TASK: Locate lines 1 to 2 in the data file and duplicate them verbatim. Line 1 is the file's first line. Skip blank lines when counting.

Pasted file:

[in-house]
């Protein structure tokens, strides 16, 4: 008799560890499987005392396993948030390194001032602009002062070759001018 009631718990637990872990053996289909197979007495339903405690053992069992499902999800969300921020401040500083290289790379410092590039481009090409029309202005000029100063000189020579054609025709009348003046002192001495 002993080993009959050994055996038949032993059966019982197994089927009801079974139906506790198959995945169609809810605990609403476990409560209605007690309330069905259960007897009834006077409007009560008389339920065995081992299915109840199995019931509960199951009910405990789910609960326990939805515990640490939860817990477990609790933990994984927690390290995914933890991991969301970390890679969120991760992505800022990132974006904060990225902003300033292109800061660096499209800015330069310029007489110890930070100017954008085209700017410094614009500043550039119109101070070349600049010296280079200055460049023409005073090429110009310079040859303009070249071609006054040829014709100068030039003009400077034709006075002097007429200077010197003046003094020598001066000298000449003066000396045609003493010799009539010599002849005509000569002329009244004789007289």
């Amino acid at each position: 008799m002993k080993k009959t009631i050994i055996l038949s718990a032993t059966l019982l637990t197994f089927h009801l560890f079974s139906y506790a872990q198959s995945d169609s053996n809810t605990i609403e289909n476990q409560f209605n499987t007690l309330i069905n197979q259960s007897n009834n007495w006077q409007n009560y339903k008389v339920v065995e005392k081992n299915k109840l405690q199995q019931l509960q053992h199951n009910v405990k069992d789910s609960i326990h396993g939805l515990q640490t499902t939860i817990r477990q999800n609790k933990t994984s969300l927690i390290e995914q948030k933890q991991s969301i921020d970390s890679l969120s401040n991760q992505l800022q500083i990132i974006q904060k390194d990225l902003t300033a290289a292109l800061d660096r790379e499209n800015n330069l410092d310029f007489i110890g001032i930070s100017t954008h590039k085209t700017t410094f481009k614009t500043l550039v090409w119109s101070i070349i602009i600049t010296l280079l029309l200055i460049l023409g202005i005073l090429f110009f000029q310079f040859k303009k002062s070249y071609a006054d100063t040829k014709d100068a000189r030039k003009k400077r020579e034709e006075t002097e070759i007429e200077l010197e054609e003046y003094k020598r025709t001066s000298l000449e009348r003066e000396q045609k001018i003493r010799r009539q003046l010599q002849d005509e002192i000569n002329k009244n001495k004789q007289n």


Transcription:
[in-house]
């Protein structure tokens, strides 16, 4: 008799560890499987005392396993948030390194001032602009002062070759001018 009631718990637990872990053996289909197979007495339903405690053992069992499902999800969300921020401040500083290289790379410092590039481009090409029309202005000029100063000189020579054609025709009348003046002192001495 002993080993009959050994055996038949032993059966019982197994089927009801079974139906506790198959995945169609809810605990609403476990409560209605007690309330069905259960007897009834006077409007009560008389339920065995081992299915109840199995019931509960199951009910405990789910609960326990939805515990640490939860817990477990609790933990994984927690390290995914933890991991969301970390890679969120991760992505800022990132974006904060990225902003300033292109800061660096499209800015330069310029007489110890930070100017954008085209700017410094614009500043550039119109101070070349600049010296280079200055460049023409005073090429110009310079040859303009070249071609006054040829014709100068030039003009400077034709006075002097007429200077010197003046003094020598001066000298000449003066000396045609003493010799009539010599002849005509000569002329009244004789007289």